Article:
Reconstruction of the Dan Ryan Expressway (I-94/90), the biggest and most complicated highway project ever in the Chicago area, is moving ahead with work now approximately 50-percent complete. Crews are performing major surgery on the $600-million, 9-mile project, "which basically runs from 18th Street all the way down to the I-57/Bishop Ford (I-94) split," says Jacek Tyszkiewicz, P.E., engineer of project implementation for the Illinois Department of Transportation's (IDOT) District 1. "We're currently in the second year of a three-year reconstruction project."
As the state agency's chief construction engineer for District 1, Tyszkiewicz is responsible for overseeing a mammoth reconstruction project that features the construction of an additional lane in each direction to reduce congestion on the highway, a reconfigured Chicago Skyway (I-90) interchange, and enhancements to the local access roads that run parallel to the expressway. The project is intended to greatly reduce traffic congestion and reduce accident rates, rebuild deteriorating pavement, and reduce severe flooding on the busiest expressway in the Chicago area and one of the most heavily traversed urban highway segments in the world.
The Dan Ryan, the city's major transportation artery from downtown Chicago through the heart of the city's South Side, was designed and built from 1961 to 1963; it features 14 lanes with seven-lane widths in each direction split into four lanes of high-speed through traffic and three lanes of local traffic. Today, traffic on the Dan Ryan has more than doubled — up to 320,000 vehicles per day from 150,000 in the 1960s, and the Dan Ryan has surpassed its intended design life by more than 20 years. While the expressway was resurfaced several times, the base of the expressway never was replaced.
To rejuvenate the 40-year-plus expressway, IDOT embarked on ambitious plan. The scope of the project includes reconstructing the existing northbound and southbound express lanes and local lanes — including an additional lane in each direction from 47th to 63rd streets and an additional lane in each direction from 67th to 95th streets; improving frontage roads; and constructing new retaining walls and rehabilitating/modifying several existing walls. In addition, the project includes enhanced sewers to correct drainage problems and reduce flooding on the expressway; reconfiguring ramps to improve traffic merges; installing higher barrier walls along the Chicago Transit Authority (CTA) train line to prevent cars from going on to the track; updating highway lighting and overhead message signs; landscaping; and other incidental work.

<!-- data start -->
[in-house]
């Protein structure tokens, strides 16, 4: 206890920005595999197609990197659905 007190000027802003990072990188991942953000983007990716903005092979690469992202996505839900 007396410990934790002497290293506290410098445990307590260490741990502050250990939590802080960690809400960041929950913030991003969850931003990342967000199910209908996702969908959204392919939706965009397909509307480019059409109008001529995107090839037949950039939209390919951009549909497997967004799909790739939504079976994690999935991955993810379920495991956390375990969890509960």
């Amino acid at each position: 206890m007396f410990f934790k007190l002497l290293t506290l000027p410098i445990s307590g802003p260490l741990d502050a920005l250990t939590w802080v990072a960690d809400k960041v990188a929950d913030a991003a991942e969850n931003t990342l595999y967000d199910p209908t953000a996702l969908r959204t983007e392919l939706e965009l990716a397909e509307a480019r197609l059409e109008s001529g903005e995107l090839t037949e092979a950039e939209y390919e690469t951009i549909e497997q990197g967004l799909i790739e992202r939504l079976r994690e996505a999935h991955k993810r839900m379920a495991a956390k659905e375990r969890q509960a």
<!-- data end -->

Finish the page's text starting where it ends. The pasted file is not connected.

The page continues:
When the project is completed in November 2007, drivers will enjoy safer driving conditions with improved traffic flow and enhanced road appearance. And IDOT says the advanced engineering design will reduce the number of accidents and bottlenecks in traffic flow.
In addition to making the city's busiest expressway wider and safer, the project also involves transforming the Dan Ryan into a thicker, more durable roadway. "The decision was made early in the design to have a full cross section of new pavement across the local and express lanes," notes Tyszkiewicz. "The existing pavement was pretty distressed. We had some significant problems about 10 years ago when it unraveled after a very bad winter storm. Also, there isn't enough drainage along the expressway."
He adds, "The old pavement was designed for 150,000 vehicles per year, and it was never designed for the magnitude of truck traffic that moves over it. This is one of the more heavily traveled truck corridors in the country, with truck traffic representing at least 10 percent of the total traffic."
The new Dan Ryan pavement will have a 30-year design life, and features heftier layers of concrete, asphalt and aggregate — the finished product will be almost 4 feet thick. "We are putting in a new 24-inch subgrade, using mostly reclaimed concrete from the original concrete from 1961," says Tyszkiewicz. "A crusher, set up at 43rd and Federal, crushes the concrete to gradation. The subgrade is capped with RAP, and then 6 inches of asphalt binder material are placed. On top of that goes 14 inches of continuously reinforced concrete. So, the pavement has an overall thickness of 44 inches."
Thousands and thousands of square yards of new concrete pavement will be placed during the reconstruction project. According to Tyszkiewicz, more than 230,000 square yards of concrete was in place as of mid-August.
Reconstruction of the Dan Ryan Expressway began in 2004. IDOT spent the first year of the project preparing the Dan Ryan corridor for the 2006 and 2007 mainline work. "The first year we picked up and reconstructed many of the exit and entrance ramps, and worked on the frontage roads," says Tyszkiewicz. "We also worked on all the retaining walls."
Since then, substantial reconstruction has taken place on the Dan Ryan, including work on the Chicago Skyway/Dan Ryan interchange. The interchange was rebuilt and reconfigured to provide an additional entrance ramp from the Skyway to the northbound Dan Ryan express lanes.
Through 2007, the expressway will remain chopped in half with motorists basically traveling three lanes in each direction as the project moves forward. The Dan Ryan is a beehive of construction activity, with a myriad of reconstruction activities taking place in all sections of the project under a series of contracts.
"There is about $200 million worth of work going on this year, and next year there will be another $150 million to $200 million worth of work," Tyszkiewicz points out.
More than 50 contracts (big and small) have been awarded thus far for the three-year project, and by the time work is completed in late 2007 that number will climb to more than 100. Walsh Construction, Chicago, was the recipient of five main contracts, including northbound and southbound mainline paving and construction of a 2-mile, elevated bridge deck carrying Dan Ryan northbound from 15th Street to 28th Street.